NFL DRAFT: Cardinals could go many ways with No. 29 pick
FILE – in this Jan. 25, 2016, file photo, Arizona Cardinals coach Bruce Arians speaks to reporters in Tempe, Ariz. The Cardinals have the 30th pick in the first round in next week’s NFL draft in Chicago. (AP Photo/Matt York, File)
TEMPE, Ariz. — Long gone are the days when the Arizona Cardinals perennially had one of the top draft picks. For years, they lost and lost and lost some more.
Now, they are among the NFL’s elite, winners of 34 regular-season games in Bruce Arians’ three seasons as coach. Coming off a 13-3 season, the Cardinals have the 29th overall pick.
And what they will do with it is pretty much anybody’s guess.
‘You’d always like (the pick) to have an immediate impact,’ Cardinals general manager Steve Keim said. ‘But when you’re picking so late, it’s so hard to forecast what happens the 28 picks prior.’
The roster is loaded with talent, and the Cardinals addressed their biggest need by acquiring outside linebacker Chandler Jones in a trade with the Patriots. They also signed free agent guard Evan Mathis to fill another important role.
They still are looking for a center and Keim and Arians have said they want to add length and athleticism to the secondary.
But the Cardinals have a draft board with 120 names on it, ranked in order, and Arians said it’s a mistake to fill a need and pass on more talented players.
‘Take the talented player,’ Arians said. ‘You’ll miss on the needs. The needs will get you fired.’
Here are some things to look for when the Cardinals make their picks in next year’s draft:
CENTER OF ATTENTION: The two top centers in this year’s draft are Ryan Kelly of Alabama and Nick Martin of Notre Dame. But there are plenty of others to consider, Keim said.
‘In this draft, there are several opportunities to draft centers in all rounds,’ Keim said. ‘Some of those guys are projections. There are some guys in the second, third, fourth rounds who are going to be guys who played left tackle or they played guard at the collegiate level, who we worked out at center or they played center previously in their career that we think has the skill set.
‘There are going to be opportunities to address that position if we feel necessary.’
QUARTERBACK? Someday, the Cardinals are going to have to find a quarterback to succeed Carson Palmer, who turned 36 last December.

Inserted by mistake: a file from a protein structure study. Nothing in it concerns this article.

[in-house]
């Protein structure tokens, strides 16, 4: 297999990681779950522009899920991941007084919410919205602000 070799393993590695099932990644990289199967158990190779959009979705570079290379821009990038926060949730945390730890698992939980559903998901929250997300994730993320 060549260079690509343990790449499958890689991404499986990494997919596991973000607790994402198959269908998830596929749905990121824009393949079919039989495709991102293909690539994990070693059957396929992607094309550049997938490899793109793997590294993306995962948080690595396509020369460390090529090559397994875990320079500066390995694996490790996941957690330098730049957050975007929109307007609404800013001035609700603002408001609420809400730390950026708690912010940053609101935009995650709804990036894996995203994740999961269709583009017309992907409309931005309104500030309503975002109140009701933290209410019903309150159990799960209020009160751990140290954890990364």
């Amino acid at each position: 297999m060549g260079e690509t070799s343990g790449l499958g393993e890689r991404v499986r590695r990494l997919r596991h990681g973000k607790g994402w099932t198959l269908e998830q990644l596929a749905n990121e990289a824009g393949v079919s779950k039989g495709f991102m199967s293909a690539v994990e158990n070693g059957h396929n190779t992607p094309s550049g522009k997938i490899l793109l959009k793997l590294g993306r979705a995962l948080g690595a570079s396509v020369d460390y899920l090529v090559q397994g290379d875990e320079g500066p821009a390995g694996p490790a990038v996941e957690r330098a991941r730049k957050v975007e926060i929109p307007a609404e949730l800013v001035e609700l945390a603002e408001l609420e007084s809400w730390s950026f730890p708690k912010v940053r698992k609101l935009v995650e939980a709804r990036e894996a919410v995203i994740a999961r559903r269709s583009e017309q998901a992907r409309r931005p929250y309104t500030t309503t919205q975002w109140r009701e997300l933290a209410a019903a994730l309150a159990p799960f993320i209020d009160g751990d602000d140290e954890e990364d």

The three quarterbacks expected to go in the first round will be gone by the time Arizona gets its pick. The only possible exception would be Paxton Lynch of Memphis, and the Cardinals are willing to use their pick on a player who wouldn’t play right away.
‘Our roster is so good,’ Arians said, ‘that there’s not a need. So, if the quarterback fell to us at 29 we’d just say, ‘Hey, the future’s now.”
The Cardinals have worked out several quarterbacks as possible later-round choices.
‘There are a bunch of them,’ Arians said. ‘There are about five guys that are 6-5, got big arms. … All move well, come out of solid programs. There are five or six, which hasn’t been in the past, that could go from Round 2 to 6.’
EMPTY SECOND: The Cardinals sent their second-round pick to New England in the Jones trade. The only way they could get one is via some kind of trade. But Keim and Arians aren’t lamenting the loss.
‘Just write Chandler Jones on a tag,’ Arians said, ‘you’ll be happy. At that pick, there’s not anybody going to be like Chandler Jones.’
LUCKY THIRD: The third round has been kind to the Cardinals in recent years. They chose running back David Johnson and wide receiver John Brown there.
‘I think it’s trusting the system,’ Keim said. ‘We rank and we grade players, and at this time of year, you can get so caught up in the buzz or the hype, and you hear that this player’s going to go here or this player’s going to go higher than you have graded him. I think you have to trust in the process.’
SECONDARY FLEXIBILITY: In the Cardinals’ system, flexibility in the secondary is a must. And it figures prominently in their evaluation of this year’s draft class.
‘Interchangeable parts are the best thing because of the disguises we run,’ Arians said. ‘When you do multiple things, especially with your safeties, you can do so many different things defensively.’
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